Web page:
What is the role of blood tests in the workup of pediatric nephrotic syndrome?

Updated: Mar 04, 2020
  • Author: Jerome C Lane, MD; Chief Editor: Craig B Langman, MD  more...
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Serum albumin levels in nephrotic syndrome are generally less than 2.5 g/dL. Values as low as 0.5 g/dL are not uncommon.

Lipid panel findings are typically as follows:

  • Elevated total cholesterol, low-density lipoprotein (LDL)-cholesterol

  • Elevated triglycerides with severe hypoalbuminemia

  • High-density lipoprotein (HDL)-cholesterol (normal or low)

The patient with INS, even MCNS, can present with acute kidney failure as a result of intravascular volume depletion or bilateral renal vein thrombosis. Elevated BUN and creatinine levels and signs of chronic kidney failure (such as poor growth, anemia, acidosis, hyperkalemia, hyperphosphatemia, and elevated parathyroid hormone) suggest a chronic glomerular disease other than MCNS, such as one of the following:

Serum sodium levels are low in patients with INS because of hyperlipidemia (pseudohyponatremia), as well as dilution due to water retention. Total calcium levels are low because of hypoalbuminemia, but ionized calcium levels are normal.

On the CBC count, an increased hemoglobin level and hematocrit indicate hemoconcentration and intravascular volume depletion. The platelet count is often increased.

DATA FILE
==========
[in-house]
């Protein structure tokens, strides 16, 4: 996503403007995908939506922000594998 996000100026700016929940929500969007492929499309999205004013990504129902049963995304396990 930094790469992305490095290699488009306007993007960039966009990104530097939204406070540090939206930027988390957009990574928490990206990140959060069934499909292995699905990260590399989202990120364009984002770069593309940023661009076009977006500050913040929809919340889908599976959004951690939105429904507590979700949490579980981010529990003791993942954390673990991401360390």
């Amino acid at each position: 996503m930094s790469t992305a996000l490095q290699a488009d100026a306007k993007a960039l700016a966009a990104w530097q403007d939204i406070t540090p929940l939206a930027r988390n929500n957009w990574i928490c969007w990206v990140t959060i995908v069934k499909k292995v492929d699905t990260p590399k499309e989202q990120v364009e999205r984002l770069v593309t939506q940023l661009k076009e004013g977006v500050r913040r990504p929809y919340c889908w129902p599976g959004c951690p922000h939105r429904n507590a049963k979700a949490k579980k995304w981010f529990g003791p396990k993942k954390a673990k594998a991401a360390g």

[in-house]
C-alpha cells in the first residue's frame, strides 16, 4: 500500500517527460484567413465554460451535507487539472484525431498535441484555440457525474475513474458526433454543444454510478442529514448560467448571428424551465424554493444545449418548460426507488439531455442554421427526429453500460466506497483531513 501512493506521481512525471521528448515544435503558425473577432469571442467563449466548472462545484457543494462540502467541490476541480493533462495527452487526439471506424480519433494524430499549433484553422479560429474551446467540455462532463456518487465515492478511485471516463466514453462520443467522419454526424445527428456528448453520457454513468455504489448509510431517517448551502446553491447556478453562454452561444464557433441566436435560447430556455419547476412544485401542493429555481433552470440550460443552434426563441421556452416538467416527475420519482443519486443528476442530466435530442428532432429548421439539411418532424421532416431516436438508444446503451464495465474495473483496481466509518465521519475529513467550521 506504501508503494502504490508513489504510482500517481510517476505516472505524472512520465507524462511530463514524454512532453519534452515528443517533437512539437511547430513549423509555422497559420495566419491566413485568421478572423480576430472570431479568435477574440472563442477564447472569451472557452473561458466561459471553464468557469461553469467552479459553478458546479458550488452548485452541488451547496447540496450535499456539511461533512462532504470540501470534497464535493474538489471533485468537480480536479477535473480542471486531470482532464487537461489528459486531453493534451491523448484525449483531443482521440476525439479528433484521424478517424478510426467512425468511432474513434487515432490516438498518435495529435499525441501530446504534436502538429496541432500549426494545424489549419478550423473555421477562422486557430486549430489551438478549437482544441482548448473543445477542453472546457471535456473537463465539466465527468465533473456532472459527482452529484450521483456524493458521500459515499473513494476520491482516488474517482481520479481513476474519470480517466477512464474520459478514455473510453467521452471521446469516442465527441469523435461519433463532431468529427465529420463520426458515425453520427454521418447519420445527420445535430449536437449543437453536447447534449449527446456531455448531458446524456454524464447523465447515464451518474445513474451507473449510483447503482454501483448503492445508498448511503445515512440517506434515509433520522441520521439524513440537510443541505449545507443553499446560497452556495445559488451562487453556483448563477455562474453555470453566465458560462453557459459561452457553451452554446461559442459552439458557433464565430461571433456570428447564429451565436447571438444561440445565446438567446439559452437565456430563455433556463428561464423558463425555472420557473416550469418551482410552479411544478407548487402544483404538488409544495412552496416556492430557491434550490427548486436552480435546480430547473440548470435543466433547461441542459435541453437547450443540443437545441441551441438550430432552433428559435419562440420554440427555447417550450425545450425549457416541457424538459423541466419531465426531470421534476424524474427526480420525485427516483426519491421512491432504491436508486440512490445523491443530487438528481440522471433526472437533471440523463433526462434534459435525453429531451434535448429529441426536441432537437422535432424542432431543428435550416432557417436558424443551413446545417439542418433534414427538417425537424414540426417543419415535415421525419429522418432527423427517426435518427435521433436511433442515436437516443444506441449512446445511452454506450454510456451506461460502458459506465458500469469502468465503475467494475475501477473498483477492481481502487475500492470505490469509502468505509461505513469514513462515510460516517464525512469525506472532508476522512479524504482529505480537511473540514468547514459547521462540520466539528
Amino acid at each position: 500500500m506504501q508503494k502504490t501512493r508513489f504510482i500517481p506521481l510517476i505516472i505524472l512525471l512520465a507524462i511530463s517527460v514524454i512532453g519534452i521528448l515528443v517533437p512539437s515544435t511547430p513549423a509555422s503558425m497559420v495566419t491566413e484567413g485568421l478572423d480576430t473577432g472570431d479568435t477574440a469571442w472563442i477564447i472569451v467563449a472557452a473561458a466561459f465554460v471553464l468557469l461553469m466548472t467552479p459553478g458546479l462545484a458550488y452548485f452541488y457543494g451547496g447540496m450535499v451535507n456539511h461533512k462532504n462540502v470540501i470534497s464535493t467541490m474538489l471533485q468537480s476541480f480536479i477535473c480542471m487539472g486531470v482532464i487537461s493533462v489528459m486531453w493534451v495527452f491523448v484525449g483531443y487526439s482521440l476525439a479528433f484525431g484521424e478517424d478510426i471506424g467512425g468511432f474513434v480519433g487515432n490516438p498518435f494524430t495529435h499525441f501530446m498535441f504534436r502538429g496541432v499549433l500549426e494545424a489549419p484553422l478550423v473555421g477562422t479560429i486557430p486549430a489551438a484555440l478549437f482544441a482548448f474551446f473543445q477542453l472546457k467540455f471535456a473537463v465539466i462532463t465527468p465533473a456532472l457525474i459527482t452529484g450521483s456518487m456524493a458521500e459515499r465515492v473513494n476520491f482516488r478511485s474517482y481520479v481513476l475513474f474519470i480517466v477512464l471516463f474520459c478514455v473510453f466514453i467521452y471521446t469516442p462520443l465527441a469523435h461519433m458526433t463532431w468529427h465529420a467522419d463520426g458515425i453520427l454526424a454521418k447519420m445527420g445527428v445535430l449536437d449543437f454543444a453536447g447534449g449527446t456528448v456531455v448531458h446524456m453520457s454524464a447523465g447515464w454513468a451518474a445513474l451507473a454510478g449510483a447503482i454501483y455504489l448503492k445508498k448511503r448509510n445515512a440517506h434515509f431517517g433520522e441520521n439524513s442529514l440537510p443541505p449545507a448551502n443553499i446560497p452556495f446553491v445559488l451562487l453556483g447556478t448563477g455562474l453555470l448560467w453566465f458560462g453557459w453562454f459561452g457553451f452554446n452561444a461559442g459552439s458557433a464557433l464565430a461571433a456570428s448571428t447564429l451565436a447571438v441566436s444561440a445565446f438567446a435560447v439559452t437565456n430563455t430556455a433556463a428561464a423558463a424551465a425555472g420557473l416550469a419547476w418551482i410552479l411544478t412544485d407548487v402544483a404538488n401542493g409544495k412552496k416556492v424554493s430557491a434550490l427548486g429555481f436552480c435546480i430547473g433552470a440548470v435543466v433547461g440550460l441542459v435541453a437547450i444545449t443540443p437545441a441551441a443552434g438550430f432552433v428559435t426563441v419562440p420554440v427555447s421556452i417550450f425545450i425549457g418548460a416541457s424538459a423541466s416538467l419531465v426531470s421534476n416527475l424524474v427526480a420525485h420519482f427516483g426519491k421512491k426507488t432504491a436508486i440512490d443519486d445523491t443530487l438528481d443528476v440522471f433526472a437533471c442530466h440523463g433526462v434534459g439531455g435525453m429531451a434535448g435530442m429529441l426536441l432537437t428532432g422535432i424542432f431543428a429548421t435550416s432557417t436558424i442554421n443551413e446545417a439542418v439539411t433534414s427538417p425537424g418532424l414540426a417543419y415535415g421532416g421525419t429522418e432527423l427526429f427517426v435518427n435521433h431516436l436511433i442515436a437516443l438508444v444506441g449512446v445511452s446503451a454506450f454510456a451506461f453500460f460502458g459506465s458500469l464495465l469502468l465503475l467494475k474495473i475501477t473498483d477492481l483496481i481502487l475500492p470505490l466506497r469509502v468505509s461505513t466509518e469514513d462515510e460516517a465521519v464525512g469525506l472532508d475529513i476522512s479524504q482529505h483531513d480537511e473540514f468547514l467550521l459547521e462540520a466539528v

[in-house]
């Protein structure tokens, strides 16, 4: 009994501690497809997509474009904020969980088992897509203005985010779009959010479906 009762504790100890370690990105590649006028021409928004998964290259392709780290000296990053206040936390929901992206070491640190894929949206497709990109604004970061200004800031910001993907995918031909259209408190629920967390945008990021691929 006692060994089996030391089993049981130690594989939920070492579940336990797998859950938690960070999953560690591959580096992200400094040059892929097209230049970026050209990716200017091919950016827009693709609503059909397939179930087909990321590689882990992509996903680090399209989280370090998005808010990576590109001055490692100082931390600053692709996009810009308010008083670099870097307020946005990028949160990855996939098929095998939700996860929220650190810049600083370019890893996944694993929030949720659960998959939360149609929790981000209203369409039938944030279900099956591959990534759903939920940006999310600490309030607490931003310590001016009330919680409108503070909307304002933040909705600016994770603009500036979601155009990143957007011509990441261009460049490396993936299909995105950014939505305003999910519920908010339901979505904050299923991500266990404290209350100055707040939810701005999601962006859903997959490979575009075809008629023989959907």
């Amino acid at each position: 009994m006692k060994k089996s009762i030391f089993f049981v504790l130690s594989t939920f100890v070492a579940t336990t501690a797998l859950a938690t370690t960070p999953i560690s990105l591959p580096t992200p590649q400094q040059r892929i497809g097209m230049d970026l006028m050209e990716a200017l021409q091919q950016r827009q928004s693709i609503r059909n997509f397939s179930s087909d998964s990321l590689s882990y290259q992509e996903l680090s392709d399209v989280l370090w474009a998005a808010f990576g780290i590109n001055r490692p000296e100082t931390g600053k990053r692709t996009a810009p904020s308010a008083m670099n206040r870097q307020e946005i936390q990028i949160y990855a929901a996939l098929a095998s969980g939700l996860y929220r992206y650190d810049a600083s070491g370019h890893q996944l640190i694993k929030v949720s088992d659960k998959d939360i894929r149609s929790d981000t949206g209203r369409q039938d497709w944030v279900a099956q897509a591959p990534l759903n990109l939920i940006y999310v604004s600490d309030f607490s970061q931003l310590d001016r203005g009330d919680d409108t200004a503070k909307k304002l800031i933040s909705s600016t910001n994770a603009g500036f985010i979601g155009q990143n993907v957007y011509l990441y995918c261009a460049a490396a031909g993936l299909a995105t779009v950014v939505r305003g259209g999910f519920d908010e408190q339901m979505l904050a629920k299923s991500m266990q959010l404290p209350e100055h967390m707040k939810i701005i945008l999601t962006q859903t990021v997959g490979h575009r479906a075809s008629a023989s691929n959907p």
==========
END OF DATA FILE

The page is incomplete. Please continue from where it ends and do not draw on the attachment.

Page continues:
HIV, hepatitis B virus, and hepatitis C virus are important secondary causes of nephrotic syndrome. Consequently, screening for these viruses should be performed in all patients who present with nephrotic syndrome. Consider checking liver enzymes, such as alanine aminotransferase (ALT) and aspartate aminotransferase (AST), when screening for liver disease.

Low complement levels (C3, C4) are found in postinfectious glomerulonephritis, C3 glomerulonephritis/MPGN, and lupus nephritis.

ANA and anti–double-stranded DNA antibody assays are used to screen for collagen-vascular disease in patients with systemic symptoms (fever, rash, weight loss, joint pain) or in any patient with nephrotic syndrome who presents in later school-age or adolescent years when the incidence of lupus is higher.

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